Smiley Sitton by Bruce Koen

My afternoon visit with Smiley Sitton in July of ‘09 was both stimulating and thrilling. As a recent addition to the Dallas metro-plex, I had no idea that I was speaking with a true racing legend. This man has racing running through his veins like a Sprint car "hookin’it up" on two wheels. From sun up to sun down and beyond, this man has racing in the forefront of his life. Here is a snippet of his life story.

Smiley Sitton has had a career in racing that many desire, wish, and dream, they could have. Early in this interview, it was clear to see that after only touching on a few subjects, it was going to take more than just a few minutes of conversation to obtain the interview I had come for. Between phone calls and assisting walk in customers I would learn a few facts, including that there was more than the "strictly business" side to Smiley. Like many of us that have been around racing for a while, his career in racing, which spans over fifty years, has seen many changes. There are only a few people in the racing community that can keep up with its ever changing pace and all of its demands. This man does, and still can. Truly I was in the presence of a very remarkable individual.

Smiley’s racing career started in the pits at the drag strip as a young boy. He was totally enthralled by racing and race cars, but drag racing was the only possible way a young person such as himself could enter the pit area. During that era of oval racing, women and children were not allowed in the pits. That was strictly a man’s area, and carried with it, age restrictions. With the strong desire to get close to a race car in those days, drag racing seemed not only to be a proper fit for him, but it was the only venue that allowed young people in the pits. He was a quick study and learned much from many of the pioneers of drag racing.

Smiley knew he wanted to race, and of course winning was the goal. Shortly after obtaining his drivers license as a teen age boy, the reality of winning began to take its course. By the time this young racer had graduated from high school in 1962, he had already won a national top fuel event. There have been many who have struggled for years and not accomplished what this young man had succeeded in doing by his 18th birthday. Candidly speaking of racing, he is the first to admit that perhaps he did not have the best equipment, but he was not afraid to admit being the one who worked the hardest for his racing wins.

By 1965, drag racing was beginning to lose its allure. Being very goal oriented, he needed a new challenge. After listening to many conversations of other racers, some suggested he might consider the world of sprint car racing. So he unloaded the drag racing equipment and purchased his first sprint car. Admittedly, he did not know the push bar from the front bumper concerning sprint cars. But as his nature was, by the end of that racing season he was soon running up in the front. Because of his ability to be up in the front and understanding it took more than a few bucks to get there, a door of opportunity opened to him.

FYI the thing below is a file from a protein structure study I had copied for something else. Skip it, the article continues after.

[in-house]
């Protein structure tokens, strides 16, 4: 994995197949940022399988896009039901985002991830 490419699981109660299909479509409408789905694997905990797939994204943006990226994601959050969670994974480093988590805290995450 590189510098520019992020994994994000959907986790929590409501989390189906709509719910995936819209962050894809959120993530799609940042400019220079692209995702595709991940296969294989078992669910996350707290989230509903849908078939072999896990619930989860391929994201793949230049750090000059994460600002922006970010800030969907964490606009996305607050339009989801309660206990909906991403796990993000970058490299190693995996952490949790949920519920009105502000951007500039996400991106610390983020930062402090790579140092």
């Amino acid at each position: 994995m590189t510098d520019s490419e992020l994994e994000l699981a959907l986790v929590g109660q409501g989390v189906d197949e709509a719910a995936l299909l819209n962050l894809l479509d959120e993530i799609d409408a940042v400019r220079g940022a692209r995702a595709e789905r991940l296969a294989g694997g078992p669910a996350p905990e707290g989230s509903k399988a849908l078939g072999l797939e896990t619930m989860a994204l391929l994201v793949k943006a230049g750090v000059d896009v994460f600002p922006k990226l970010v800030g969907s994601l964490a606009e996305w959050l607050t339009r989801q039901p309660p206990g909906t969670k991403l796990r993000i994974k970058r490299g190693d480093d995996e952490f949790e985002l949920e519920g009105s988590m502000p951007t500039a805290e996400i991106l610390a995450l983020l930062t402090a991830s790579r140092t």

We all know that racing requires finances as well as time to do what we love to do. Like many racers, Smiley seemed to be working 24 hours a day, 7 days a week to try to accomplish this purpose while running a service station and a wrecker service business at the same time. Sure it paid the bills, but at a heavy cost. So in 1966, leaving the wrecker service and service station behind, he went into the tire business. He soon became quite a successful business man in that arena. During that time, he was building a name for himself on the race tracks as well as in the business community. One fine day, he was approached by Firestone Corporation to sell their brand of racing tires, and an agreement was reached. This was a very successful venture move for both the Firestone people and for Smiley, who in turn supplied racing tires to those in the racing community .

As with any business, there are the slow times. Since racing was seasonal, the winter months became rather lean for the tire business. So being inventive, Smiley had the idea to sell some specialized racing parts out of the tire shop. Firestone agreed to his idea since there wasn’t a conflict of interest and this move seemed to ease the financial pinch of the winter months for several years. But that was only the beginning of the success story.


The tire and parts business was very successful, but seemed to lack the challenge Smiley was so accustomed to facing. So the business was sold and Smiley went into the race track business. As a track owner, there were many new challenges to face. For most promoters, one race track is enough, but not for Smiley. With one track in the Dallas area and one track just north of Houston, there was always something going on that needed his attention. Invariably, one track would run smoothly, while the other had a crisis. Usually, the problem was at the track where he was not. Realizing that this was just part of the deal he had chosen, like always, Smiley faced the challenges straight on. Along with putting on some fantastic racing events, he did enjoy what he was doing and achieved some success as a track owner. This went on for several years with its good moments as well as those he wishes he didn’t have to remember. Finally, with two buyers in mind, Smiley decided to sell one of his race tracks. Quickly, one of the buyers jumped at the chance of owning a speedway. The deal was immediately sealed on a hot Texas afternoon under a big shade tree. Unknown to the other buyer, Smiley was approached with cash in hand by the second buyer the very next day. Within a matter of hours Smiley was without a job, and without either racetrack.